On October 9, 2007, Las Vegas Sands Corp. (“Las Vegas Sands”) filed a lawsuit against Joshua Murega, a California resident, in the U.S. District Court for the District of Nevada. A copy of the complaint can be downloaded here (courtesy of me).
As most people who live in Las Vegas know, Las Vegas Sands operates The Venetian Resort Hotel and Casino. In addition, Las Vegas Sands holds numerous registered trademarks and service marks for various goods and services that are variants of the mark VENETIAN. See, e.g., VENETIAN, THE VENETIAN, and THE VENETIAN RESORT HOTEL CASINO.
At issue in the complaint is Murega’s registration and ownership of various .COM domain names which contain the word “venetian,” including the following (for which I have purposely not included any hyperlinks):
Mr. Murega registered the domain names on or about August 29, 2007. On September 25, 2007, Las Vegas Sands’ counsel sent a cease and desist letter to Murega demanding that Murega cease all use of the domain names and that the domain names be transferred to Las Vegas Sands. Murega responded with a letter offering to transfer the domain names “if your response is favorable.” It is not clear from the complaint what, if anything, happened after that.
Las Vegas Sands alleges that the domain names were not registered in good faith and that Murega derives income from the links posted on the website. The complaint sets forth five counts: cybersquatting under 15 U.S.C. §1125(d), false designation of origin/unfair competition under 15 U.S.C. §1125(a), common law trademark infringement, deceptive trade practices under NRS 598.0903 et seq., and intentional interference with prospective economic advantage.
Las Vegas Sands is asking for an injunction prohibiting Murega from using the VENETIAN mark and from registering any more domain names containing the VENETIAN mark. Las Vegas Sands also requests an order to the domain name registrar of Murega’s domain names transferring the domain names to Las Vegas Sands. Finally, Las Vegas Sands asks for damages (compensatory, consequential, statutory, exemplary, and/or punitive) as well as interests, costs, and attorney’s fees.
Focusing on just the § 1125(d) cyber squatting count, the law states that a domain name registrant is liable to a trademark owner if the registrant (i) registers, traffics in, or uses a domain name that a) is identical or confusingly similar to a distinctive mark or b) is identical or confusingly similar to or dilutive of a famous mark and (ii) has a bad faith intent to profit from that trademark, including a personal name, which is protected as a trademark under Section 43 of the Lanham Act. See 15 U.S.C. § 1125(d)(1)(A).
It is safe to say that Mr. Murega has registered and is using a domain name that is confusingly similar to and possibly even dilutive (for some of the domain names) of a famous mark. So his liability for cybersquatting rests of the question of bad faith. The law sets forth the nine factors that courts can consider in determining whether a person had a “bad faith intent to profit.” See § 1125(d)(1)(B).
I seriously doubt Mr. Murega can show any other trademark rights to the name. He has no prior use of the domain name in connection with a bona fide offering of any goods or services. Upon receiving Las Vegas Sands’ cease and desist letter, he offered to transfer the sites without having used or having a bona fide attempt to use the domain name to offer any goods or services. Given the fame of the VENETIAN mark, he could not have legitimately believed or had reasonable grounds to believe that the use of the domain name was a fair use or otherwise lawful. The combination of the word VENETIAN with such words as weddings, casinos, shows, and dining clearly shows a connection of the mark VENETIAN to the Las Vegas hotel and casino (and not as an adjective pertaining to Venice). Finally, the complaint alleges that his domain names went to directory websites that provided "click-through" links to various other hotel websites which compete with The Venetian. All of these factors favor a finding of “bad faith intent to profit.”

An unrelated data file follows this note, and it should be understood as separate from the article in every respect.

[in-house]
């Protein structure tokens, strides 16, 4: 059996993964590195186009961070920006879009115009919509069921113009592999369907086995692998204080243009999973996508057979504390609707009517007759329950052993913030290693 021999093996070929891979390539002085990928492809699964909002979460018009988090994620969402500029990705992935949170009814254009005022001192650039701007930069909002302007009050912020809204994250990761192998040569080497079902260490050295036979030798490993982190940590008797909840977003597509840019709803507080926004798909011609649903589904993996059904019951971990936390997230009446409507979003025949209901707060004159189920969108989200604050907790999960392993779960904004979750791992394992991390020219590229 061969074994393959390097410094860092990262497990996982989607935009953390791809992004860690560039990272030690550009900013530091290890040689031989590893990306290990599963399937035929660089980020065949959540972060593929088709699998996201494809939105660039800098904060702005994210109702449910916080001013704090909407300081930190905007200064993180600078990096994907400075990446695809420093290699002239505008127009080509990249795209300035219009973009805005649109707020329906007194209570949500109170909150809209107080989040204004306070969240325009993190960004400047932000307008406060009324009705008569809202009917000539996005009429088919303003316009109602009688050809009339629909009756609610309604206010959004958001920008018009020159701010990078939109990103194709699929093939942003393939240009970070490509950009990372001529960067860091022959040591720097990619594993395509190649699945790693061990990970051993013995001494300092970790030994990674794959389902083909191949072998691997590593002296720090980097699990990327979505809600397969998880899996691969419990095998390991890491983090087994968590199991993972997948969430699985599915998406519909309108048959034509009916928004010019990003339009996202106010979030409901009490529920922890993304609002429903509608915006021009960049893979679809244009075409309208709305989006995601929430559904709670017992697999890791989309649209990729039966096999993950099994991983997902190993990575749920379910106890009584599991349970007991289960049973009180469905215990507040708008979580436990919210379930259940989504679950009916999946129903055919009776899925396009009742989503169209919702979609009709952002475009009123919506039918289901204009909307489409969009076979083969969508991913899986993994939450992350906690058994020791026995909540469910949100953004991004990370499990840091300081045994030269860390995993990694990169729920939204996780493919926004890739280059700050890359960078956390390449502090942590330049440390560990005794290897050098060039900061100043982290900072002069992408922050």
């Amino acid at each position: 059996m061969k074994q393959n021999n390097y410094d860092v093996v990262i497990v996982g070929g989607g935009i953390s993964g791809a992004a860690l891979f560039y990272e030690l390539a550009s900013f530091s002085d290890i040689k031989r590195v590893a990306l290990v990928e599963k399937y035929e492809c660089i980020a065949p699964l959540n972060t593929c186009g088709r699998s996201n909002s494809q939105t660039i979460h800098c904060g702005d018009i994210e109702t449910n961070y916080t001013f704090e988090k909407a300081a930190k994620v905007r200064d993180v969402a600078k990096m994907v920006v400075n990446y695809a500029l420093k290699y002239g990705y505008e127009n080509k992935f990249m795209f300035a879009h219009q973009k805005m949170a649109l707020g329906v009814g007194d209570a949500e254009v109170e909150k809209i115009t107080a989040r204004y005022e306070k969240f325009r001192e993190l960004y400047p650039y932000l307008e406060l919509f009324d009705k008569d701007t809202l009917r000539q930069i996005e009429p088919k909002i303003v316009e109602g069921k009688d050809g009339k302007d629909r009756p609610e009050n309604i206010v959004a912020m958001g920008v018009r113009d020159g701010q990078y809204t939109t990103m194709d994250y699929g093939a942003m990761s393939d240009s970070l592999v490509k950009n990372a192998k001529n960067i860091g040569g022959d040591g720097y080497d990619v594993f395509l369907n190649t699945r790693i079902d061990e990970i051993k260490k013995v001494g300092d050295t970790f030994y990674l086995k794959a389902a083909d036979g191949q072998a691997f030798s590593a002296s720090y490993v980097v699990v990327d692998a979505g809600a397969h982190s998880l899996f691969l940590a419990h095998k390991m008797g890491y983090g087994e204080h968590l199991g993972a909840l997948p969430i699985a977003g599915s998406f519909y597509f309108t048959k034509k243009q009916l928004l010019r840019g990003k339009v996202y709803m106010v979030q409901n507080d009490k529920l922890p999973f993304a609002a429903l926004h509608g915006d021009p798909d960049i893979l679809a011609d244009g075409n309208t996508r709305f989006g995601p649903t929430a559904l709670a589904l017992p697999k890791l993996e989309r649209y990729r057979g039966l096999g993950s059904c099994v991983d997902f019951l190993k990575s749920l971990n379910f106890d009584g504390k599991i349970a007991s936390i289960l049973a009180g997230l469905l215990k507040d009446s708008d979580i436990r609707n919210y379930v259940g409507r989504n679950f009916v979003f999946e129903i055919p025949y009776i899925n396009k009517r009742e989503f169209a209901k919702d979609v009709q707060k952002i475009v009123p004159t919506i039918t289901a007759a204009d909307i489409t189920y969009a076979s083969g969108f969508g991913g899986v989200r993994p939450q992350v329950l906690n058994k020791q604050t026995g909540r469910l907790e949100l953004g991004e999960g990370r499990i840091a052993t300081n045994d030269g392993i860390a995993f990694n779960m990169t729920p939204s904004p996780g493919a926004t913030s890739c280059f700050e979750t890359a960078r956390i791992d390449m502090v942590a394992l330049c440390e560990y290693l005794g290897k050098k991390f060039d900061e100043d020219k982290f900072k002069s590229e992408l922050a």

However, Mr. Murega may be setting up to assert a “fair use” defense. I did not download all of the exhibits to the complaint, and therefore, do not know what the websites looked like before today. But when I visited a few of Murega’s sites (the few that were even working), what I discovered was a page with a 10 second countdown that said “You Are Being Redirected to The . . . .” (origin of gaming, beautiful city of the world, etc.) On this page (for at least one of the sites), there was a Vegas.com banner ad that one could click on. Then after the 10 second countdown, a page appears providing eleven paragraphs of factual data about Venice. If you are really curious and have to see it to believe it, click here and have a good laugh at a web page that looks like it was put together by a 12-year old.
Very clever, Mr. Murega. But judges are not as naïve as you may think. They have a great deal of discretion in this area, and will likely see this lame attempt to make some “fair use” out of your website as further evidence that your original registration of such domains was indeed in bad faith.
I would be surprised if Mr. Murega even answers the complaint. If he does, I would suspect it will be “in pro per” as I doubt any attorney would want to represent Mr. Murega in defending his domain names – at least not without making sure to get a large retainer upfront.
As for why Las Vegas Sands did not first pursue arbitrations under ICAAN’s Uniform Domain-Name Dispute-Resolution Policy, the most likely reason is that Las Vegas Sands wanted a legal order in place that it can assert to prevent Mr. Murega , under penalty of the law, from ever doing this again. After all, now that Las Vegas Sands has opened The Venetian Macao, Mr. Murega may try again. http://www.venetianmacaocasinos.com/ is available!